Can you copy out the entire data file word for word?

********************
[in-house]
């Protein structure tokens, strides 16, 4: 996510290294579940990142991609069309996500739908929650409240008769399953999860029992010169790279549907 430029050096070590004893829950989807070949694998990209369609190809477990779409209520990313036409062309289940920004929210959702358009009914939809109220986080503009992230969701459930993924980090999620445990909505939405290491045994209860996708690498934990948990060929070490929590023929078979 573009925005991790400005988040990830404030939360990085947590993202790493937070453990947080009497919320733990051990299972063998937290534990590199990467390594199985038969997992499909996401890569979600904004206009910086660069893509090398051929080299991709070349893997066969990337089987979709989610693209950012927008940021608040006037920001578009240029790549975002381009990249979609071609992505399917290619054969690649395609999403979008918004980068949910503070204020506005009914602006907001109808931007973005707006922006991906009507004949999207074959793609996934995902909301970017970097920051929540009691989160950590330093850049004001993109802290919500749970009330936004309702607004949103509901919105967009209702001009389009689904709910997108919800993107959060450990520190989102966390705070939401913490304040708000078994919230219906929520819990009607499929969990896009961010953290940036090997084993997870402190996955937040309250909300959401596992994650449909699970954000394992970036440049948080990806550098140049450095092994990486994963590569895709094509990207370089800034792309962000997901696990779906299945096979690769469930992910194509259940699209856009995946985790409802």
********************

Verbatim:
[in-house]
């Protein structure tokens, strides 16, 4: 996510290294579940990142991609069309996500739908929650409240008769399953999860029992010169790279549907 430029050096070590004893829950989807070949694998990209369609190809477990779409209520990313036409062309289940920004929210959702358009009914939809109220986080503009992230969701459930993924980090999620445990909505939405290491045994209860996708690498934990948990060929070490929590023929078979 573009925005991790400005988040990830404030939360990085947590993202790493937070453990947080009497919320733990051990299972063998937290534990590199990467390594199985038969997992499909996401890569979600904004206009910086660069893509090398051929080299991709070349893997066969990337089987979709989610693209950012927008940021608040006037920001578009240029790549975002381009990249979609071609992505399917290619054969690649395609999403979008918004980068949910503070204020506005009914602006907001109808931007973005707006922006991906009507004949999207074959793609996934995902909301970017970097920051929540009691989160950590330093850049004001993109802290919500749970009330936004309702607004949103509901919105967009209702001009389009689904709910997108919800993107959060450990520190989102966390705070939401913490304040708000078994919230219906929520819990009607499929969990896009961010953290940036090997084993997870402190996955937040309250909300959401596992994650449909699970954000394992970036440049948080990806550098140049450095092994990486994963590569895709094509990207370089800034792309962000997901696990779906299945096979690769469930992910194509259940699209856009995946985790409802």